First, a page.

Antique Sugar Chest or Antique Blanket Chest? How to Know the Difference

The Daryle Lambert 31 Club Blog


35″ High Maple Sugar Chest, Early 19th Century, Sold for $9,000 at Doyle New York in May, 2007.
What qualifies a piece of furniture to be called a “chest?” Surprisingly, many pieces of furniture can be called a chest. You have a chest for holding clothes, but this is just one kind of chest. How about a sugar chest, or even a blanket chest? These three chests had entirely different functions, but all are called a “chest.” So let’s examine some of the differences in these three types of chests.

Did you know that at one time sugar, was a very precious commodity? Back in the early to mid 1800’s, sugar, in fact, was so expensive and prized, it was kept in a locked chest. This furniture was a very functional piece, plain in decor, yet often a symbol of the family’s social status. They were often kept out in plain view, usually in a parlor room or dining room. The most expensive of the sugar chests might well be the Kentucky chest.

These chests were usually made of walnut, and often consisted of just four boards. Why is this important to know? A four board chest was special because it meant it was formed from virgin timber. Today, most furniture is composed of several boards glued together to make a side, front, back, top. Only with virgin timber were the trees large enough so that an entire side or top could be produce from one log.

The sugar chest could have one small drawer at the bottom, but some had no drawers at all. The chest opened from the top, and inside you would find a small space where the knife that cut the sugar was kept. These chests can be fairly primitive or very formal in design.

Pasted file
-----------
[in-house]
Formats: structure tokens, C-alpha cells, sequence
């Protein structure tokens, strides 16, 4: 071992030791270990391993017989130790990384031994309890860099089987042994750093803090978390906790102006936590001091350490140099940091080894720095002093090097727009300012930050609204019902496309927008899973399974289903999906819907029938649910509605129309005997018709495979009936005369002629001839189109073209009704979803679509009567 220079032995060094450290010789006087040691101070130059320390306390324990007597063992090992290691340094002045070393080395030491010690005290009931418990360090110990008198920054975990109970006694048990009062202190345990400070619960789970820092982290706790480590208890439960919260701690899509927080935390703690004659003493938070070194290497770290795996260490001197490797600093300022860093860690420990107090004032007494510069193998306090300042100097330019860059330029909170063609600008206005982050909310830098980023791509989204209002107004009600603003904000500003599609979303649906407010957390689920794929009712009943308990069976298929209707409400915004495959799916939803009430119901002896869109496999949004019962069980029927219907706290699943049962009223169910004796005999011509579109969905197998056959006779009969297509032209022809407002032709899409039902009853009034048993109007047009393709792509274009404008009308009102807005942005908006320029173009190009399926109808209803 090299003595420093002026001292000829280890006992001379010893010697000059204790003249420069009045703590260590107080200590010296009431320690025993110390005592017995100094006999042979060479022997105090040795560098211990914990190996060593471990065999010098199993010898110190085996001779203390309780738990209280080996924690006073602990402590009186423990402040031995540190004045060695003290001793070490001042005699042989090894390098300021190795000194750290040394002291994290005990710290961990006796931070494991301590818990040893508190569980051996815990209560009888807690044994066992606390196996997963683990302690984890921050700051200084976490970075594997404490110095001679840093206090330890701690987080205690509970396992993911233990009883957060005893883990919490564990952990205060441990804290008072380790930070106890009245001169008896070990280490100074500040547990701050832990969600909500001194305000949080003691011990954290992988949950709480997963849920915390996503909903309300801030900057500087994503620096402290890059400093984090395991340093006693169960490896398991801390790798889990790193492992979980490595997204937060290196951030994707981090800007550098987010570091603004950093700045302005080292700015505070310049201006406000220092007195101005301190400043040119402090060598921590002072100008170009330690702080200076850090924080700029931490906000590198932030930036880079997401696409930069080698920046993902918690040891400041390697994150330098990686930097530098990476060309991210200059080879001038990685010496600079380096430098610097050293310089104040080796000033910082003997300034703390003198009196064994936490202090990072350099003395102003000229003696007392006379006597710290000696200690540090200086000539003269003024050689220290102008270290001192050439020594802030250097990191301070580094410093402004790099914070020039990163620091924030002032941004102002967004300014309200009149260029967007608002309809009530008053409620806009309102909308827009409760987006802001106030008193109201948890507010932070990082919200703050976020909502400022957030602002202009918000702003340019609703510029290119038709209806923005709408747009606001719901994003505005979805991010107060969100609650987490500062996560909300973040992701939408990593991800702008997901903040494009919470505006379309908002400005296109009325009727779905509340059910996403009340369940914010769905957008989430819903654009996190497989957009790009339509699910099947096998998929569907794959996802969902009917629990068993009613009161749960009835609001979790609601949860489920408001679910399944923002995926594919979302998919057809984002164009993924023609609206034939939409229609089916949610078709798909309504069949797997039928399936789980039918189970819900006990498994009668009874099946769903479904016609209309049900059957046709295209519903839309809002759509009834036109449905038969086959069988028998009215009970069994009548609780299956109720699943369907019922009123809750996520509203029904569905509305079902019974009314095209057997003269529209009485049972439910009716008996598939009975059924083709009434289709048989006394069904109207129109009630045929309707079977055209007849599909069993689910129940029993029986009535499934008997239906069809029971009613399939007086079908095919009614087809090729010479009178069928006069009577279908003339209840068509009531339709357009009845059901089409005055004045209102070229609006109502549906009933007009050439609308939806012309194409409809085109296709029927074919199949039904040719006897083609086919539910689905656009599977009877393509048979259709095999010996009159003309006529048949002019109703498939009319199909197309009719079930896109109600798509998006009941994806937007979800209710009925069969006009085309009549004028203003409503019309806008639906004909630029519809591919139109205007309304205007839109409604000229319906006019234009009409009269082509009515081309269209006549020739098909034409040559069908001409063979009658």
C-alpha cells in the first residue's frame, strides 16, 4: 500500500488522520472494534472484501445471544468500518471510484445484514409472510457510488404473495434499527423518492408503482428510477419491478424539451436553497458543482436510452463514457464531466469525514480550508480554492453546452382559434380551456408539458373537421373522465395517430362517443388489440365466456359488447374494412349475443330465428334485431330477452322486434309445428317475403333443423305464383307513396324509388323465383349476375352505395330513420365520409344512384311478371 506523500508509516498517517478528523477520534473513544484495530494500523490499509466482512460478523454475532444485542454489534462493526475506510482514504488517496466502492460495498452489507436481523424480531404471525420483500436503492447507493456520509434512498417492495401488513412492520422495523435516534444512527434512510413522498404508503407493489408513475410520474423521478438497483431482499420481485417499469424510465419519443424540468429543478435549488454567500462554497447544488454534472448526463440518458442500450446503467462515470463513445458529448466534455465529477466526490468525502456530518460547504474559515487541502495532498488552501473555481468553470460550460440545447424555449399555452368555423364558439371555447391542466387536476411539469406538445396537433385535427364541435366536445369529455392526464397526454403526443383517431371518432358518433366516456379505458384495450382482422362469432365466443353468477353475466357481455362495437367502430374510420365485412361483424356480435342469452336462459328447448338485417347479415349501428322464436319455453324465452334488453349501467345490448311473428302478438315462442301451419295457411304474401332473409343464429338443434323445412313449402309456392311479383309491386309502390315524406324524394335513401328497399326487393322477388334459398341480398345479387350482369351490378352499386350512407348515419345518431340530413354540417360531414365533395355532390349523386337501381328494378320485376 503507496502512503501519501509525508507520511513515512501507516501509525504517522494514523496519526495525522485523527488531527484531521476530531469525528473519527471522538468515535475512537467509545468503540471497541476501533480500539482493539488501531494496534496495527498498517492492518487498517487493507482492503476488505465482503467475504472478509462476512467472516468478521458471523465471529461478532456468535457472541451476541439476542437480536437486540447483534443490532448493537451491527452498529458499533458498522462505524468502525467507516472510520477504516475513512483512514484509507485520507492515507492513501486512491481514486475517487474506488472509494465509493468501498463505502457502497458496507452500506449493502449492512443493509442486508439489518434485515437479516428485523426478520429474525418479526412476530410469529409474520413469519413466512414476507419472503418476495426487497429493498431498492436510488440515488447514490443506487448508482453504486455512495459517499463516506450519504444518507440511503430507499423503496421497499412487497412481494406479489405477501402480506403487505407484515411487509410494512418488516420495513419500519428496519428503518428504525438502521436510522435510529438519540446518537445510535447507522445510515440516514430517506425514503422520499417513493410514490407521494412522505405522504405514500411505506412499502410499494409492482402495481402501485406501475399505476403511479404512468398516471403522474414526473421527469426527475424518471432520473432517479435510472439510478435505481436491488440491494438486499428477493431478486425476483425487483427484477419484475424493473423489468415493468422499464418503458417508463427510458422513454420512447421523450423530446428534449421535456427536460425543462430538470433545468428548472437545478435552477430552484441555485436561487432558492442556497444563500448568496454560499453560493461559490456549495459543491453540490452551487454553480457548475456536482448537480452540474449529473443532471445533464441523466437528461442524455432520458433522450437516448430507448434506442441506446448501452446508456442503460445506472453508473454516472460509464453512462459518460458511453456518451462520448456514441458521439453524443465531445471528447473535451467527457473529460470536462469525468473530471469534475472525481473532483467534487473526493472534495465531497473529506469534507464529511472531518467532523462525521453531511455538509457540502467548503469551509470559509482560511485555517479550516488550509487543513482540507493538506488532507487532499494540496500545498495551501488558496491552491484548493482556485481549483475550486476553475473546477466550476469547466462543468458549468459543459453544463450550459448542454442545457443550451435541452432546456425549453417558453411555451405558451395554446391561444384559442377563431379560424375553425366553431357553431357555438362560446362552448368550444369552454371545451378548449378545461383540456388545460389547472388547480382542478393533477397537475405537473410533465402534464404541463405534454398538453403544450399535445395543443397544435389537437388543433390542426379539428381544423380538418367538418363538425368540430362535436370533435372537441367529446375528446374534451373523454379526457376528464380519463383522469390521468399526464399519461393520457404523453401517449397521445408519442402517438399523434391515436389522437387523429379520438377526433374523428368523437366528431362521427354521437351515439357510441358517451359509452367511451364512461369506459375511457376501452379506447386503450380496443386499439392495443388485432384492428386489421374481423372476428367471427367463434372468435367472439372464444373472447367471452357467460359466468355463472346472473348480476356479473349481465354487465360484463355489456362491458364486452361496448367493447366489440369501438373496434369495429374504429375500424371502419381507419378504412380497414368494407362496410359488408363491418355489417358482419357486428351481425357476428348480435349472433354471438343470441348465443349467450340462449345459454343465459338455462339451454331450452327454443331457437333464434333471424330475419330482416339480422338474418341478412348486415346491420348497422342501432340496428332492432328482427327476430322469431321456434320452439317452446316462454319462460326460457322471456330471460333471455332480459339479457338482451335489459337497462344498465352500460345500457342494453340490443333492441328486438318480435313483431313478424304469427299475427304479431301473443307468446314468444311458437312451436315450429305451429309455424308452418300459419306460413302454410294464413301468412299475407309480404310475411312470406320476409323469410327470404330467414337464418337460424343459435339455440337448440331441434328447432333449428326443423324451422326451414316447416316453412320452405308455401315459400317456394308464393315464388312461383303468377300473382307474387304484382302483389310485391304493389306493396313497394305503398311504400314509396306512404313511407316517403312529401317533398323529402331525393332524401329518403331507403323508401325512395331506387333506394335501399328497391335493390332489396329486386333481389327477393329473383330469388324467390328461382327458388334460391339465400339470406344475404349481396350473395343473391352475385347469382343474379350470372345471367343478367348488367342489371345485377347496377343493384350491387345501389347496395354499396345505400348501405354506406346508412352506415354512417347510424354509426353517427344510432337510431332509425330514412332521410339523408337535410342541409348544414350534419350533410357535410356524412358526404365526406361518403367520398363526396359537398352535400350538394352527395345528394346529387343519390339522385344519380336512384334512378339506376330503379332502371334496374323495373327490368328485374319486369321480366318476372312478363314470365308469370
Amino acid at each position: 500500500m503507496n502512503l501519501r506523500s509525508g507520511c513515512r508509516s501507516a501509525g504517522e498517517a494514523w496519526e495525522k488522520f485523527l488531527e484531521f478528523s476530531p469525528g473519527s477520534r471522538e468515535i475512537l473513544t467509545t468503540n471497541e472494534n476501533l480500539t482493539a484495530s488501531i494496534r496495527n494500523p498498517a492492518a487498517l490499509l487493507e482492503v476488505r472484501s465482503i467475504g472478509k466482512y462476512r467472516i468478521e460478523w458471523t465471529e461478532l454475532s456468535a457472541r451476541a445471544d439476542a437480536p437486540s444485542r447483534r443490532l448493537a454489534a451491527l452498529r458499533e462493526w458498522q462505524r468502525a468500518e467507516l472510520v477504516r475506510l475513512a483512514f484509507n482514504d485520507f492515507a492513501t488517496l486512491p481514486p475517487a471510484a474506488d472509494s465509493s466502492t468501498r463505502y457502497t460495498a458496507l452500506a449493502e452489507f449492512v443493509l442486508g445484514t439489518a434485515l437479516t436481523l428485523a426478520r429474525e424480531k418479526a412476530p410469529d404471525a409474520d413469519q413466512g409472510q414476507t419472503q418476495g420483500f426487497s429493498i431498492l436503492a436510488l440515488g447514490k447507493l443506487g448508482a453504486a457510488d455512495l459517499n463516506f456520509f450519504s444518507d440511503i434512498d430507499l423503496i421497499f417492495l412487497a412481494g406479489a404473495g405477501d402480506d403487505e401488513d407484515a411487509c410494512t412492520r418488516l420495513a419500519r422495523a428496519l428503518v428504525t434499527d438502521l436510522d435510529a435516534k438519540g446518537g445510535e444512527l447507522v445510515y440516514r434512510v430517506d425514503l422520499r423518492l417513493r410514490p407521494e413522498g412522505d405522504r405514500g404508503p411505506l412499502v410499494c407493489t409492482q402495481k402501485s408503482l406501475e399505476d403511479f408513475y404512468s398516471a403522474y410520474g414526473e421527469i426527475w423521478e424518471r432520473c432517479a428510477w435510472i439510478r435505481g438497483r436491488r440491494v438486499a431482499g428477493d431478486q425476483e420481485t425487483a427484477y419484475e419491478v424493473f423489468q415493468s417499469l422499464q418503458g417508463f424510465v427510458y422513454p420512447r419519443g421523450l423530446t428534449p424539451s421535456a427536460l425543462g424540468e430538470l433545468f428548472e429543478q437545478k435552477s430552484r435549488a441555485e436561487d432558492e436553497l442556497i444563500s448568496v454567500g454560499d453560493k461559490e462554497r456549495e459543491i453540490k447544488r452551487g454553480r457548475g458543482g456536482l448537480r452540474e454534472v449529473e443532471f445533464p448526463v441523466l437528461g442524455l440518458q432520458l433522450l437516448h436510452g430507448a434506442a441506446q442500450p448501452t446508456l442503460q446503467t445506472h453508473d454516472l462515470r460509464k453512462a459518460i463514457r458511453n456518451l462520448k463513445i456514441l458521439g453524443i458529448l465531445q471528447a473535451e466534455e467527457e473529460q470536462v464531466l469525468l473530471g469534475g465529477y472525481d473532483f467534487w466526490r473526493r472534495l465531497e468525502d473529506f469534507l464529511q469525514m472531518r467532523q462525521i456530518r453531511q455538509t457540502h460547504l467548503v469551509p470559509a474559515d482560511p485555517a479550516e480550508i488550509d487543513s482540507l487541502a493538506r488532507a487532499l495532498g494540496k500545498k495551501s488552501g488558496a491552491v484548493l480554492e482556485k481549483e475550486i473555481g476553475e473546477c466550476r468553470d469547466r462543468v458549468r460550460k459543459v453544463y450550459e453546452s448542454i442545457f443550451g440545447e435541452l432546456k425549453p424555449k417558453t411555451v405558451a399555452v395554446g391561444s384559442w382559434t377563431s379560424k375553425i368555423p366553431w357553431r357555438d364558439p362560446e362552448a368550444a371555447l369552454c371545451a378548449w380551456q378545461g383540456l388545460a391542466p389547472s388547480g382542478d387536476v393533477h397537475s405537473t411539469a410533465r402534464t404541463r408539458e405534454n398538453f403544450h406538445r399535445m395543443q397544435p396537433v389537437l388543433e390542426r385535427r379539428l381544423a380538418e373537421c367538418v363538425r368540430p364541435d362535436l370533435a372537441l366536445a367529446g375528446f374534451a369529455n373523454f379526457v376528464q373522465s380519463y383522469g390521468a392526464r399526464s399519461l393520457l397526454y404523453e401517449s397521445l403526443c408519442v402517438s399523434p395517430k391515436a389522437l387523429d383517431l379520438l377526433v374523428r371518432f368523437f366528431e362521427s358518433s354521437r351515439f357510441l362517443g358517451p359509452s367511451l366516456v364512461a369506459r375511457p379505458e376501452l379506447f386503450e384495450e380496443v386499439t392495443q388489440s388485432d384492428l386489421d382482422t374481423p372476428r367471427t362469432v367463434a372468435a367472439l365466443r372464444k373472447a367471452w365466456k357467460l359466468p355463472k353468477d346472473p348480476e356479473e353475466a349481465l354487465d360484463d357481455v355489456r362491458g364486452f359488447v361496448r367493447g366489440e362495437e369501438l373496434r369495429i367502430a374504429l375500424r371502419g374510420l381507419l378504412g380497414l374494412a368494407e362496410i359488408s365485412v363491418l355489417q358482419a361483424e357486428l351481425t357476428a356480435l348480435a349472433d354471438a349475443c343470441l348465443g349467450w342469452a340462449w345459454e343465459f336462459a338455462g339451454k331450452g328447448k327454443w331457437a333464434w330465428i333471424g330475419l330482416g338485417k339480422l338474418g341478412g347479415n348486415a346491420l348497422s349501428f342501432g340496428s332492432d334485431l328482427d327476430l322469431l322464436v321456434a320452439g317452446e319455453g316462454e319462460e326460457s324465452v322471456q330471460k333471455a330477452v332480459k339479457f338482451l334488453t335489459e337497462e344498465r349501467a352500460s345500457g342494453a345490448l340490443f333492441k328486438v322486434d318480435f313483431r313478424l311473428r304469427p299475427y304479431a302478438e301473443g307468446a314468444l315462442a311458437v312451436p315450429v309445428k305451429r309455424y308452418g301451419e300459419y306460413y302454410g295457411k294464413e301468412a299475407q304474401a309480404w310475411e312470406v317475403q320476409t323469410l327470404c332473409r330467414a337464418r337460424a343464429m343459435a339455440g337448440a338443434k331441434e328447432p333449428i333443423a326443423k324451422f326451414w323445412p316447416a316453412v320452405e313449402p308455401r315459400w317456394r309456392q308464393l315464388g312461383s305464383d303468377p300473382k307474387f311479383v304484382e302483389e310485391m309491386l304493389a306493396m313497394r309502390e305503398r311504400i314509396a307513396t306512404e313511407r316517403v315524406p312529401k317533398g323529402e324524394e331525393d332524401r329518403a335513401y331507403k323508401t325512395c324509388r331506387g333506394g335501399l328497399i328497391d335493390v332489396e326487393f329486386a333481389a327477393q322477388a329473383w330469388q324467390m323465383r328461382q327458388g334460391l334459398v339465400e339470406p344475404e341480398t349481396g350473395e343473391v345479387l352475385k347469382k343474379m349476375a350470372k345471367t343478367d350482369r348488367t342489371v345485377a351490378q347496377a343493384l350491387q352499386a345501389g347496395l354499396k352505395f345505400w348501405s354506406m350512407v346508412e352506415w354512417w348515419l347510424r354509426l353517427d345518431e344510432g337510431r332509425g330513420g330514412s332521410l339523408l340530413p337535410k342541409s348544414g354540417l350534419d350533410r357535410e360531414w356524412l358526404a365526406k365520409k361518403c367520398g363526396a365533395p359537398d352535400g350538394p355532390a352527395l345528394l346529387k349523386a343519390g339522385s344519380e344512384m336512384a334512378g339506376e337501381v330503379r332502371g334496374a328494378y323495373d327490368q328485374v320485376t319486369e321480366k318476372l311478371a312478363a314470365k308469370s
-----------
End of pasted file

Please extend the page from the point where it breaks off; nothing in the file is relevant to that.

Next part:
You must be familiar with sugar chests if you have an interest in antique furniture, because the value is substantially different between sugar chests and blanket chests. The sugar chests are usually much more valuable, and be warned — there are people who rework blanket chests to look like sugar chests for obvious reasons. A good Kentucky sugar chest may bring $25,000 or more, so they are well worth looking for. The best places to find these at a bargain price is at sales in states where they weren’t used. They’ve moved with families through the generations and the new generation doesn’t know its use nor care to inquire of its history.

The expression “a horse being taken to the glue factory?” comes from the fact that early glue was made from horse parts. This also explains why older furniture often comes apart. The early glue was water soluble, and if it was exposed to moisture it would easily come apart.

Unlike the valuable sugar chest, a valuable blanket chest that will bring big money usually has to be signed and dated. Blanket chests from the 1700’s, with the right information on it about the owner, can easily bring $50,000 to $1,000,000. These are, indeed, rare. Blanket chests you are more likely to come across will be valued in the $500 to $2,500 range. These chests are usually long and narrow, standing on very short legs, opening from the top. They can have up to two small drawers underneath the main compartment.